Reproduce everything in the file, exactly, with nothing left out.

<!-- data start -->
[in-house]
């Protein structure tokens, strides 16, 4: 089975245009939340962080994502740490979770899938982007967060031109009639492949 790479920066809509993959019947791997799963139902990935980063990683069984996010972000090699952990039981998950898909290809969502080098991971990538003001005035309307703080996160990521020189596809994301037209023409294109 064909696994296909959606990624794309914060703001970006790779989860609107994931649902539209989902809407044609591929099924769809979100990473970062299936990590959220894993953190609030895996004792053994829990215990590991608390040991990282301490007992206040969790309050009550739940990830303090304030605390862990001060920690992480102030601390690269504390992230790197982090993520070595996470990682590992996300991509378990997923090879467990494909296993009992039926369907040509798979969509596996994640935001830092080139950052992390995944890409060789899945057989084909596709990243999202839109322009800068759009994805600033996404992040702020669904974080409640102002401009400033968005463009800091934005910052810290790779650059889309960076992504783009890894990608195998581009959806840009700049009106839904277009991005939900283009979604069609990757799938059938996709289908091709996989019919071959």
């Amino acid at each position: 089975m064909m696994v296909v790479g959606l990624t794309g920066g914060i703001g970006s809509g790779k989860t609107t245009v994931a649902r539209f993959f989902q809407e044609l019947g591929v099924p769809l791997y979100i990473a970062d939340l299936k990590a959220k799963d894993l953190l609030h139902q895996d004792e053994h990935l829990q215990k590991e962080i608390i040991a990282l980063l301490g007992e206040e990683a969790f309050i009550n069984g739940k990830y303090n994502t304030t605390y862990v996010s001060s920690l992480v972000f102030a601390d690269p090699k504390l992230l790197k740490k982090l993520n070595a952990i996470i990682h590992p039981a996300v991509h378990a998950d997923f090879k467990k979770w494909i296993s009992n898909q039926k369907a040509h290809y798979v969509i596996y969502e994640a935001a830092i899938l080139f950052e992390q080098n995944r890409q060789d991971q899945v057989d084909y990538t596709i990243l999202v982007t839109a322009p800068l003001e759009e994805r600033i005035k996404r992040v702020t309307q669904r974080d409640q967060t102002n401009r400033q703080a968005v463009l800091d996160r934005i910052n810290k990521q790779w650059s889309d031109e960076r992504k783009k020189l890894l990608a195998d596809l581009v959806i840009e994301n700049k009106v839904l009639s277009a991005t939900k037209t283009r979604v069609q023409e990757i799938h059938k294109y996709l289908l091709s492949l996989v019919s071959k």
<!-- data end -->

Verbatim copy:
[in-house]
């Protein structure tokens, strides 16, 4: 089975245009939340962080994502740490979770899938982007967060031109009639492949 790479920066809509993959019947791997799963139902990935980063990683069984996010972000090699952990039981998950898909290809969502080098991971990538003001005035309307703080996160990521020189596809994301037209023409294109 064909696994296909959606990624794309914060703001970006790779989860609107994931649902539209989902809407044609591929099924769809979100990473970062299936990590959220894993953190609030895996004792053994829990215990590991608390040991990282301490007992206040969790309050009550739940990830303090304030605390862990001060920690992480102030601390690269504390992230790197982090993520070595996470990682590992996300991509378990997923090879467990494909296993009992039926369907040509798979969509596996994640935001830092080139950052992390995944890409060789899945057989084909596709990243999202839109322009800068759009994805600033996404992040702020669904974080409640102002401009400033968005463009800091934005910052810290790779650059889309960076992504783009890894990608195998581009959806840009700049009106839904277009991005939900283009979604069609990757799938059938996709289908091709996989019919071959």
């Amino acid at each position: 089975m064909m696994v296909v790479g959606l990624t794309g920066g914060i703001g970006s809509g790779k989860t609107t245009v994931a649902r539209f993959f989902q809407e044609l019947g591929v099924p769809l791997y979100i990473a970062d939340l299936k990590a959220k799963d894993l953190l609030h139902q895996d004792e053994h990935l829990q215990k590991e962080i608390i040991a990282l980063l301490g007992e206040e990683a969790f309050i009550n069984g739940k990830y303090n994502t304030t605390y862990v996010s001060s920690l992480v972000f102030a601390d690269p090699k504390l992230l790197k740490k982090l993520n070595a952990i996470i990682h590992p039981a996300v991509h378990a998950d997923f090879k467990k979770w494909i296993s009992n898909q039926k369907a040509h290809y798979v969509i596996y969502e994640a935001a830092i899938l080139f950052e992390q080098n995944r890409q060789d991971q899945v057989d084909y990538t596709i990243l999202v982007t839109a322009p800068l003001e759009e994805r600033i005035k996404r992040v702020t309307q669904r974080d409640q967060t102002n401009r400033q703080a968005v463009l800091d996160r934005i910052n810290k990521q790779w650059s889309d031109e960076r992504k783009k020189l890894l990608a195998d596809l581009v959806i840009e994301n700049k009106v839904l009639s277009a991005t939900k037209t283009r979604v069609q023409e990757i799938h059938k294109y996709l289908l091709s492949l996989v019919s071959k």